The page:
|Republic of Armenia
Hayastani Hanrapetut’yun (Armenian)
and largest city
|Ethnic groups (2011)|
|Religion||Armenian Apostolic Church|
|Government||Unitary semi-presidential republic|
|Formation and independence|
• Traditional date
|14th century–1190 BC|
|6th century BC|
28 May 1918
• Independence from the Soviet Union
|23 August 1990Template:Padlsup
21 September 1991Template:Padlsup
26 December 1991Template:Padlsup
|21 December 1991|
|2 March 1992|
|29,743 km2 (11,484 sq mi) (138th)|
• Water (%)
• 2016 estimate
• 2011 census
|101.5/km2 (262.9/sq mi) (99th)|
|GDP (PPP)||2016 estimate|
• Per capita
|GDP (nominal)||2016 estimate|
• Per capita
|HDI (2015)|| 0.743
high · 84th
|Currency||Dram (֏) (AMD)|
|Time zone||AMT (UTC+4)|
|Drives on the||right|
|Patron saint||St. Gregory|
|ISO 3166 code||AM|
|Internet TLD||.am .հայ|
There are some minorities living in Armenia, such as Greek, Russian, and other minorities, and more than 90% of the people are ethnic Armenians. Also, the Armenian Apostolic Church, is by far the largest religion in the country. There is a small amount of other Christians, Muslims and atheists.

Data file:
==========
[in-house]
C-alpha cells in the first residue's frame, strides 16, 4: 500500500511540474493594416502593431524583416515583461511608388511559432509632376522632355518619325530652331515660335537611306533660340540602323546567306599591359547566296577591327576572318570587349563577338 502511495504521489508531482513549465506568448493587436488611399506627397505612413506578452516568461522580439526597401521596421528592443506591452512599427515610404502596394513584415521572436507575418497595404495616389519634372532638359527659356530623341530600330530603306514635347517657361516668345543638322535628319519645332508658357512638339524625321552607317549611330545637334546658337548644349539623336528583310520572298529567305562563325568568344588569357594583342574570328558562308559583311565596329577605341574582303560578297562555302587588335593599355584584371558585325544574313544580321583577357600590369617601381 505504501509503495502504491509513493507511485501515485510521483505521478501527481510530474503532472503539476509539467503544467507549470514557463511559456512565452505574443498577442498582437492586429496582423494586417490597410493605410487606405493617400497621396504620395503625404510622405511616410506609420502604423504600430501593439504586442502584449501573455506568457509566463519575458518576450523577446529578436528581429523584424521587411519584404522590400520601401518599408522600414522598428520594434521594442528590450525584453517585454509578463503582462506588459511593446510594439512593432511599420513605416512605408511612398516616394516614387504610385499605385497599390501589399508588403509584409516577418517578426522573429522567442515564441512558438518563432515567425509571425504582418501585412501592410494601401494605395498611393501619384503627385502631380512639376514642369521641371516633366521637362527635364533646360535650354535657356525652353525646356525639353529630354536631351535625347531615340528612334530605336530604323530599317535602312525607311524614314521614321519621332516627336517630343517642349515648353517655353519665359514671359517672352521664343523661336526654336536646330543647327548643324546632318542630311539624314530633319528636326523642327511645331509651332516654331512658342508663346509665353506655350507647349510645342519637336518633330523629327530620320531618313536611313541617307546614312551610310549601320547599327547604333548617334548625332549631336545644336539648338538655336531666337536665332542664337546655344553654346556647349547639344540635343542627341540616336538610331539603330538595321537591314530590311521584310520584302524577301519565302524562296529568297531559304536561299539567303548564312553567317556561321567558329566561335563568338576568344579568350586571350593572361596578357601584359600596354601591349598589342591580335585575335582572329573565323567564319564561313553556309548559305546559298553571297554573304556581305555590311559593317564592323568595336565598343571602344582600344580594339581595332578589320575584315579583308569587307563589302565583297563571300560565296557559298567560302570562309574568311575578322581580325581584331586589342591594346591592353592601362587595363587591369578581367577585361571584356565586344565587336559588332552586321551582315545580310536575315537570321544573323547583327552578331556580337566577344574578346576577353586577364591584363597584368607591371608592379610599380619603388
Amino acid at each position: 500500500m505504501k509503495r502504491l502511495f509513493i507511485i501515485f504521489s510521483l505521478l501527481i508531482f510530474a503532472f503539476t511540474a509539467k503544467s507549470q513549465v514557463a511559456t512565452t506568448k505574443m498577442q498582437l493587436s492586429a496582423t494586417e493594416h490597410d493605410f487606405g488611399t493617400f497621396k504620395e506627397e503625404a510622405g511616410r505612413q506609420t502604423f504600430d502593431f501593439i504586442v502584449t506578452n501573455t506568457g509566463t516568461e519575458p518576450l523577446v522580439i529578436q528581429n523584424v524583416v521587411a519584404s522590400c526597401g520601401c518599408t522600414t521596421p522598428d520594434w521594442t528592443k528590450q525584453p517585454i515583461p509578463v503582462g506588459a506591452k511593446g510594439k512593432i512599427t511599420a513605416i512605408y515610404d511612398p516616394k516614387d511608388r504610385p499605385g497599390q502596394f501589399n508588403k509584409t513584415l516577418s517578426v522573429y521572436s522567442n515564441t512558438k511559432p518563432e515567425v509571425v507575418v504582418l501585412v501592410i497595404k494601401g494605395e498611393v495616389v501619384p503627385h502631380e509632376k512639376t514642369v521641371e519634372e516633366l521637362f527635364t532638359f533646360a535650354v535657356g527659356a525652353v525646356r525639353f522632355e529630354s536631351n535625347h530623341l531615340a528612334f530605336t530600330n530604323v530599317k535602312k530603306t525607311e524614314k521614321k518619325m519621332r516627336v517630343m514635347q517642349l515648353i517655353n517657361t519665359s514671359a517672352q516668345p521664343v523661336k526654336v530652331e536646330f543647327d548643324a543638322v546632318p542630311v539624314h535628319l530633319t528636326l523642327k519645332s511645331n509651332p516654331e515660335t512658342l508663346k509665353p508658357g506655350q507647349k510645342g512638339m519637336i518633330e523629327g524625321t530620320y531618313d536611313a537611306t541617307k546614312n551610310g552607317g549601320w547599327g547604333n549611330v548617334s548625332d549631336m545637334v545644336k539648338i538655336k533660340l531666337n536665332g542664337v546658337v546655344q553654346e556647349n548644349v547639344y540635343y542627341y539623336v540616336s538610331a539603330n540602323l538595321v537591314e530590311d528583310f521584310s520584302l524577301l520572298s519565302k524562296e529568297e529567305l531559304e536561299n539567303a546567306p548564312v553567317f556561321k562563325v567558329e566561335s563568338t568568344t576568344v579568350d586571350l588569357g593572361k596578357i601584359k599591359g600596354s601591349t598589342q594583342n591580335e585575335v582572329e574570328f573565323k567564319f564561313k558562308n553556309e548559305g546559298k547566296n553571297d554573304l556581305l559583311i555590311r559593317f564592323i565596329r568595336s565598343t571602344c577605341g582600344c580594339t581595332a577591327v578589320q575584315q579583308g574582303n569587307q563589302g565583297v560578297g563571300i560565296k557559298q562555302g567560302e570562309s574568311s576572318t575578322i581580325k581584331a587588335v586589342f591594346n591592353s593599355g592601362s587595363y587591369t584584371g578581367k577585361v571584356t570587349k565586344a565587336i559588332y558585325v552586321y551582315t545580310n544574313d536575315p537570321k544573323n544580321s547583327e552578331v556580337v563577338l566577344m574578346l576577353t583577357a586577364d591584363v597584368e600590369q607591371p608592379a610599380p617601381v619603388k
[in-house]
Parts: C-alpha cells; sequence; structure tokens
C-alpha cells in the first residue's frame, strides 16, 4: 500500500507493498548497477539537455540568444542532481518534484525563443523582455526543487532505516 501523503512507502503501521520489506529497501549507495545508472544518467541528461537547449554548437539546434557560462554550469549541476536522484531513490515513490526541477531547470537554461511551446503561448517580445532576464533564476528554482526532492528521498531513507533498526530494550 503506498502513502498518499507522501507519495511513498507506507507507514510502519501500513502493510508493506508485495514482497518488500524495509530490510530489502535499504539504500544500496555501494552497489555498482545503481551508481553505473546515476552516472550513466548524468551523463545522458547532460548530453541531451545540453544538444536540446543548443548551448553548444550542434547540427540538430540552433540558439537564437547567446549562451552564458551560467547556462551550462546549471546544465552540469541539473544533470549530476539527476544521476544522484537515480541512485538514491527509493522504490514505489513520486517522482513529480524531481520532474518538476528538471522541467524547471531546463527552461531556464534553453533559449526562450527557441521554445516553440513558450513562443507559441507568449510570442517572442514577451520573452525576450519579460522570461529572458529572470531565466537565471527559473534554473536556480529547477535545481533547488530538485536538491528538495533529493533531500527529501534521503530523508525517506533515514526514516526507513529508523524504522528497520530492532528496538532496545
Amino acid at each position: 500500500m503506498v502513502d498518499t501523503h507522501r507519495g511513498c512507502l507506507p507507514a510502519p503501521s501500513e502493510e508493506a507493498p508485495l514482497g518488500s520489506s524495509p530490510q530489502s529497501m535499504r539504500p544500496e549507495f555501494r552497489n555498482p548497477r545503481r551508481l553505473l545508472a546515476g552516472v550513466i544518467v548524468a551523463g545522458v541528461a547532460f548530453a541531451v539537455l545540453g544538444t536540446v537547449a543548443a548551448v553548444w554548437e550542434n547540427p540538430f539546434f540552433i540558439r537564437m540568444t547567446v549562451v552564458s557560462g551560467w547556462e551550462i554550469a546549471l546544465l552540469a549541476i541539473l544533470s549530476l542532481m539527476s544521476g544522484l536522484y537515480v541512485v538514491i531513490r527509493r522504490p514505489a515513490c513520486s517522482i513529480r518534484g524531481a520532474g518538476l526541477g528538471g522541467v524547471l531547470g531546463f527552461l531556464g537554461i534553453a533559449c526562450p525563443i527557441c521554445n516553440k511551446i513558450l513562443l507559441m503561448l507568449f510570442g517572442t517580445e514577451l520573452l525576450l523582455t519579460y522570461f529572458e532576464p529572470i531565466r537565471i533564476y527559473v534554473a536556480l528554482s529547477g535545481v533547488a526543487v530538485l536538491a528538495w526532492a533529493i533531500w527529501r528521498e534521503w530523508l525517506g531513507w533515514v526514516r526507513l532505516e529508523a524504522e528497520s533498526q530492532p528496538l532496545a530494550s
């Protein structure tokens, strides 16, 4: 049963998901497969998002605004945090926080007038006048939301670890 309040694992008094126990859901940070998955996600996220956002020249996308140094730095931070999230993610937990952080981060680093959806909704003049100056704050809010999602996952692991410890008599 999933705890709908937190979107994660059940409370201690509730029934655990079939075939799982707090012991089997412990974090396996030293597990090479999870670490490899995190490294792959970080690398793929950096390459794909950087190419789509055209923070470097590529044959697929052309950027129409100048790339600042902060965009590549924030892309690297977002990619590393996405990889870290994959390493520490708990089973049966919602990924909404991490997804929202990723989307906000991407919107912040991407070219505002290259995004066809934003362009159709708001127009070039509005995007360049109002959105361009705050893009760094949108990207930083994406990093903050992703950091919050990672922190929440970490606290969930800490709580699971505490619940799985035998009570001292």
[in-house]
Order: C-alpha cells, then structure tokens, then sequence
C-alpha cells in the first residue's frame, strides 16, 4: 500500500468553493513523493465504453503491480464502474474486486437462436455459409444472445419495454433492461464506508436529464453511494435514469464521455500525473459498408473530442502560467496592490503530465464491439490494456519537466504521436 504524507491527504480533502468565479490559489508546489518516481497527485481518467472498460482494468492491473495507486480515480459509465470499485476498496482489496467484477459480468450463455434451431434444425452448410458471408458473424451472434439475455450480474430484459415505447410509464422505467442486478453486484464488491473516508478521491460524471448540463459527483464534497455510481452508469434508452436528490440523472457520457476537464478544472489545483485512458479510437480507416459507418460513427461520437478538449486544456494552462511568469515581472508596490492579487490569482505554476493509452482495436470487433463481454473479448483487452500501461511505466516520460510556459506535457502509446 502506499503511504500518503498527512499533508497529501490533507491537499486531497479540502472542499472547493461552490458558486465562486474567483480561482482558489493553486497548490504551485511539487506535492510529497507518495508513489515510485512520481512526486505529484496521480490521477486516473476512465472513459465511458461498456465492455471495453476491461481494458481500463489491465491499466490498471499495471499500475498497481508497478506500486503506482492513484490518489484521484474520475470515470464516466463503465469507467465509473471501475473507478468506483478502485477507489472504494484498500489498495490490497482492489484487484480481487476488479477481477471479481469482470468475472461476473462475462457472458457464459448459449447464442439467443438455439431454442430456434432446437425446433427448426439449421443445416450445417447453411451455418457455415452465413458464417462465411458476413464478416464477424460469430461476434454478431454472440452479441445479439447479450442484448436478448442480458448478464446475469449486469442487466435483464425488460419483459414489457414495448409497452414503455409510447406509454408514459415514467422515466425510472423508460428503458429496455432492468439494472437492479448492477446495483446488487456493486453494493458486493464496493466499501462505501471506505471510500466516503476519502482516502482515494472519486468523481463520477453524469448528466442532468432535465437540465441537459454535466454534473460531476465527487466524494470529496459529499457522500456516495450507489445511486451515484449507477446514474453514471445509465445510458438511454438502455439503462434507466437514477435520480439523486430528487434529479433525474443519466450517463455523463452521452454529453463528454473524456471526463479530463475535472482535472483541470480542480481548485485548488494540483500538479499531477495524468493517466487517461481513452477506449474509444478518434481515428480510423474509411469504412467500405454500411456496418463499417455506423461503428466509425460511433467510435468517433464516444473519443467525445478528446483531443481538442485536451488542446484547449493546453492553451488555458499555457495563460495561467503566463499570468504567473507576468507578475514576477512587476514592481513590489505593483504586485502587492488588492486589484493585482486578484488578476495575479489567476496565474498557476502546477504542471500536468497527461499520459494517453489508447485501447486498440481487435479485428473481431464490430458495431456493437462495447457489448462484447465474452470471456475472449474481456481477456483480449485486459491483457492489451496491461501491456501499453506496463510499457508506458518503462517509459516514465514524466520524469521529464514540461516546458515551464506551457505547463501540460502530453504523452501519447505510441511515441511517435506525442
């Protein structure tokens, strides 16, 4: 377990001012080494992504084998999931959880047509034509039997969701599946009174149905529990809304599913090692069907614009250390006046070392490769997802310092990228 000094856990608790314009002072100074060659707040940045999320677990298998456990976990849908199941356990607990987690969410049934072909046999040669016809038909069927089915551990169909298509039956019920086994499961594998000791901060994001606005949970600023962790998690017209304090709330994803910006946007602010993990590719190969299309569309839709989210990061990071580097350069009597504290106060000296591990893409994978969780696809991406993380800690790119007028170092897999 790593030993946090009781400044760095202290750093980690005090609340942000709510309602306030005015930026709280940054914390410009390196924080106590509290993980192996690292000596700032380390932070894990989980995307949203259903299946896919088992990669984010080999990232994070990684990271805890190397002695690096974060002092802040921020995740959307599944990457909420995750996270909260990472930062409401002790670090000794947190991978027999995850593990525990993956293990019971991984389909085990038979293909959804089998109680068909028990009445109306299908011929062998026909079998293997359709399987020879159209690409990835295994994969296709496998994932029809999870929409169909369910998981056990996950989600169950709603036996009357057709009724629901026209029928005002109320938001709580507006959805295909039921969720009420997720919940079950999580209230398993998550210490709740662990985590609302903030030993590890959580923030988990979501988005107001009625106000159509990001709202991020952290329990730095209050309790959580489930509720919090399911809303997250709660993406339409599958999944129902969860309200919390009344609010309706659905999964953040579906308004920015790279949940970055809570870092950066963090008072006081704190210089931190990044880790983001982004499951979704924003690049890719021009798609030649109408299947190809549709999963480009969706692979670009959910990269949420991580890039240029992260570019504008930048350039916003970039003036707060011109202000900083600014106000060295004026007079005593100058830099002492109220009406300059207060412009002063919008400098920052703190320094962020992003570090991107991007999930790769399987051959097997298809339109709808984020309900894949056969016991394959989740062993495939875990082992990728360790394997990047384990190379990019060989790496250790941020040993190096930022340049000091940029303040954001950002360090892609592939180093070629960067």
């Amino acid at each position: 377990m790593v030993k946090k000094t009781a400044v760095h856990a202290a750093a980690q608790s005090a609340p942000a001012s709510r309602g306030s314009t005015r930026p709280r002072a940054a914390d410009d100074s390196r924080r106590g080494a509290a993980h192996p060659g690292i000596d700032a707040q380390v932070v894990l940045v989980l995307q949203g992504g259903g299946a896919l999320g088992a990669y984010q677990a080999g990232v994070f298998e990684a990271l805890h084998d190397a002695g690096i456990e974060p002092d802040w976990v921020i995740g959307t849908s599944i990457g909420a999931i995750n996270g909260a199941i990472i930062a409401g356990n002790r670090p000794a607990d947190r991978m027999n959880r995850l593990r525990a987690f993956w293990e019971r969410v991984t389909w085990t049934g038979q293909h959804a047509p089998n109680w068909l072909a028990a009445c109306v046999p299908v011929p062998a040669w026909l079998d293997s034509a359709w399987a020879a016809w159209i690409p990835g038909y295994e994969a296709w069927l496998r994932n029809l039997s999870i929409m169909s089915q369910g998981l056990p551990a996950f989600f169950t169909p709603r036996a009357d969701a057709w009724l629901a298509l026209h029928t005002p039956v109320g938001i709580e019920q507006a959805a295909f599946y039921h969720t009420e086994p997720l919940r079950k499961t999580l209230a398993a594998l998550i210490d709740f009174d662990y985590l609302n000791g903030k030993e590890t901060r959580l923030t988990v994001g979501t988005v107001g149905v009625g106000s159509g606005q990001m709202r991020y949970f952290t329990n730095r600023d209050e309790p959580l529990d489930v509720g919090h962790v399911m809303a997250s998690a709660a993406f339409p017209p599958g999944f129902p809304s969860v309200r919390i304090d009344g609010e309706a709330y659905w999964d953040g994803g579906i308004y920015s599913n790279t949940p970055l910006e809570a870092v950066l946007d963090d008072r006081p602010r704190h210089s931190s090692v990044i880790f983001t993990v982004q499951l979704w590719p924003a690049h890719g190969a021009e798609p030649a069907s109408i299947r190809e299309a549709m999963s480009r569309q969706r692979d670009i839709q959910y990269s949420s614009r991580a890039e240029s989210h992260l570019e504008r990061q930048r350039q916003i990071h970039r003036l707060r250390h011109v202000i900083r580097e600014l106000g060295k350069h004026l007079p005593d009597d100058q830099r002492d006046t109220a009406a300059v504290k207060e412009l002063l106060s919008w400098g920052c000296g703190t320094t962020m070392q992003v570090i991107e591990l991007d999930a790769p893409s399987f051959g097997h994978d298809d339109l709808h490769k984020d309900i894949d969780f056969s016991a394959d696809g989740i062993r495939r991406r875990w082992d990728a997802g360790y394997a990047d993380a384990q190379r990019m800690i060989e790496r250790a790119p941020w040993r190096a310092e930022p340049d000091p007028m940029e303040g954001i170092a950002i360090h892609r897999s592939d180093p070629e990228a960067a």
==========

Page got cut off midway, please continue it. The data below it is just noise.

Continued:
Armenia is the place that some Christians believe Noah's Ark landed, and Noah's family settled. The Armenian name for Armenia (Hayastan) means Land of Haik. Haik was the name of a great-great-grandson of Noah.
Throughout history, Armenia's size has changed many times. Today Armenia is much smaller than it was once. In 80 BCE, the Kingdom of Armenia covered parts of what is today Turkey, Syria, Lebanon, Iran, Iraq, Azerbaijan, and, of course, Armenia.
Today, Armenia's borders are locked with Turkey and Azerbaijan, due to conflicts. In 1992, Armenia and Azerbaijan had a war over the land of Nagorno-Karabakh. The fighting stopped in 1994, and Armenia has had control over this land, but Azerbaijan still disputes about the land.